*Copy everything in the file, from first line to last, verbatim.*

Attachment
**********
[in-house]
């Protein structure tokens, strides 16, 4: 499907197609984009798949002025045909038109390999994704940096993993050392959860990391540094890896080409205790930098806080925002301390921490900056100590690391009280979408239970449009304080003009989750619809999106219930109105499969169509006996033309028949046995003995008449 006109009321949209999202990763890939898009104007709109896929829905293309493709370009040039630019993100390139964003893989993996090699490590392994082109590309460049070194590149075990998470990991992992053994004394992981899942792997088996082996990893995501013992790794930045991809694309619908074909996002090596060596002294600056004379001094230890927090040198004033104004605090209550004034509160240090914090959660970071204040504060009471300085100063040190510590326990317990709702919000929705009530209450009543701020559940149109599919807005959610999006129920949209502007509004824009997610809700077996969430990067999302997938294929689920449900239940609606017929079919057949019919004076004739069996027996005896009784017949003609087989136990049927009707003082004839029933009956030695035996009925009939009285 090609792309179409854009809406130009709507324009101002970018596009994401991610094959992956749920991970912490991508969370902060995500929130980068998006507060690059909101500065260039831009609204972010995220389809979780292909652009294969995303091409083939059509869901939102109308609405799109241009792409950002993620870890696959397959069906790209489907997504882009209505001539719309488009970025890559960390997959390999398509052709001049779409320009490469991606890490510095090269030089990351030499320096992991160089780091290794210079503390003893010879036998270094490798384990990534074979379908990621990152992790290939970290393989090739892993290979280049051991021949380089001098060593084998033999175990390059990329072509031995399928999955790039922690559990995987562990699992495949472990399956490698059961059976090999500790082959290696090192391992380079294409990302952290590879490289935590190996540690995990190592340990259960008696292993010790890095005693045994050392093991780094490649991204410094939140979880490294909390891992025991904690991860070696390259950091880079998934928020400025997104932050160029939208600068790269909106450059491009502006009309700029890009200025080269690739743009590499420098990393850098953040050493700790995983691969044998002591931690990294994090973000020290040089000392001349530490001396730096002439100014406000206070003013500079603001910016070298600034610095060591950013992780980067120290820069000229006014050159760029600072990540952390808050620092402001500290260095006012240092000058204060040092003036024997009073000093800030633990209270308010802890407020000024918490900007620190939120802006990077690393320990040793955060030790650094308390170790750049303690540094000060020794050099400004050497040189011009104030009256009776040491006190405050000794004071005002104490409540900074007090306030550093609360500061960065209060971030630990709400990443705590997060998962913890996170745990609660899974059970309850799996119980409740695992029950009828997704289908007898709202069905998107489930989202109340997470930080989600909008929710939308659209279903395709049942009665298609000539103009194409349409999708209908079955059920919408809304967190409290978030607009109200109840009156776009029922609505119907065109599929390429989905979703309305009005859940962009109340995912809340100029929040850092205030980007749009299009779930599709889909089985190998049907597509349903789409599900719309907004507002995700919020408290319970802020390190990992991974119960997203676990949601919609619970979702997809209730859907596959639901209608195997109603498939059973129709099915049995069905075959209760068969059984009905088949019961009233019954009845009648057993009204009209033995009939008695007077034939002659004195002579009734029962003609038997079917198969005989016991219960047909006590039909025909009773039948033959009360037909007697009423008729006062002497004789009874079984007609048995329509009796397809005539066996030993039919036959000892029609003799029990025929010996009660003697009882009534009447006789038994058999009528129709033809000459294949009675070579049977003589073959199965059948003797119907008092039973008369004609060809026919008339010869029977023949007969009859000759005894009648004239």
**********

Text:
[in-house]
């Protein structure tokens, strides 16, 4: 499907197609984009798949002025045909038109390999994704940096993993050392959860990391540094890896080409205790930098806080925002301390921490900056100590690391009280979408239970449009304080003009989750619809999106219930109105499969169509006996033309028949046995003995008449 006109009321949209999202990763890939898009104007709109896929829905293309493709370009040039630019993100390139964003893989993996090699490590392994082109590309460049070194590149075990998470990991992992053994004394992981899942792997088996082996990893995501013992790794930045991809694309619908074909996002090596060596002294600056004379001094230890927090040198004033104004605090209550004034509160240090914090959660970071204040504060009471300085100063040190510590326990317990709702919000929705009530209450009543701020559940149109599919807005959610999006129920949209502007509004824009997610809700077996969430990067999302997938294929689920449900239940609606017929079919057949019919004076004739069996027996005896009784017949003609087989136990049927009707003082004839029933009956030695035996009925009939009285 090609792309179409854009809406130009709507324009101002970018596009994401991610094959992956749920991970912490991508969370902060995500929130980068998006507060690059909101500065260039831009609204972010995220389809979780292909652009294969995303091409083939059509869901939102109308609405799109241009792409950002993620870890696959397959069906790209489907997504882009209505001539719309488009970025890559960390997959390999398509052709001049779409320009490469991606890490510095090269030089990351030499320096992991160089780091290794210079503390003893010879036998270094490798384990990534074979379908990621990152992790290939970290393989090739892993290979280049051991021949380089001098060593084998033999175990390059990329072509031995399928999955790039922690559990995987562990699992495949472990399956490698059961059976090999500790082959290696090192391992380079294409990302952290590879490289935590190996540690995990190592340990259960008696292993010790890095005693045994050392093991780094490649991204410094939140979880490294909390891992025991904690991860070696390259950091880079998934928020400025997104932050160029939208600068790269909106450059491009502006009309700029890009200025080269690739743009590499420098990393850098953040050493700790995983691969044998002591931690990294994090973000020290040089000392001349530490001396730096002439100014406000206070003013500079603001910016070298600034610095060591950013992780980067120290820069000229006014050159760029600072990540952390808050620092402001500290260095006012240092000058204060040092003036024997009073000093800030633990209270308010802890407020000024918490900007620190939120802006990077690393320990040793955060030790650094308390170790750049303690540094000060020794050099400004050497040189011009104030009256009776040491006190405050000794004071005002104490409540900074007090306030550093609360500061960065209060971030630990709400990443705590997060998962913890996170745990609660899974059970309850799996119980409740695992029950009828997704289908007898709202069905998107489930989202109340997470930080989600909008929710939308659209279903395709049942009665298609000539103009194409349409999708209908079955059920919408809304967190409290978030607009109200109840009156776009029922609505119907065109599929390429989905979703309305009005859940962009109340995912809340100029929040850092205030980007749009299009779930599709889909089985190998049907597509349903789409599900719309907004507002995700919020408290319970802020390190990992991974119960997203676990949601919609619970979702997809209730859907596959639901209608195997109603498939059973129709099915049995069905075959209760068969059984009905088949019961009233019954009845009648057993009204009209033995009939008695007077034939002659004195002579009734029962003609038997079917198969005989016991219960047909006590039909025909009773039948033959009360037909007697009423008729006062002497004789009874079984007609048995329509009796397809005539066996030993039919036959000892029609003799029990025929010996009660003697009882009534009447006789038994058999009528129709033809000459294949009675070579049977003589073959199965059948003797119907008092039973008369004609060809026919008339010869029977023949007969009859000759005894009648004239």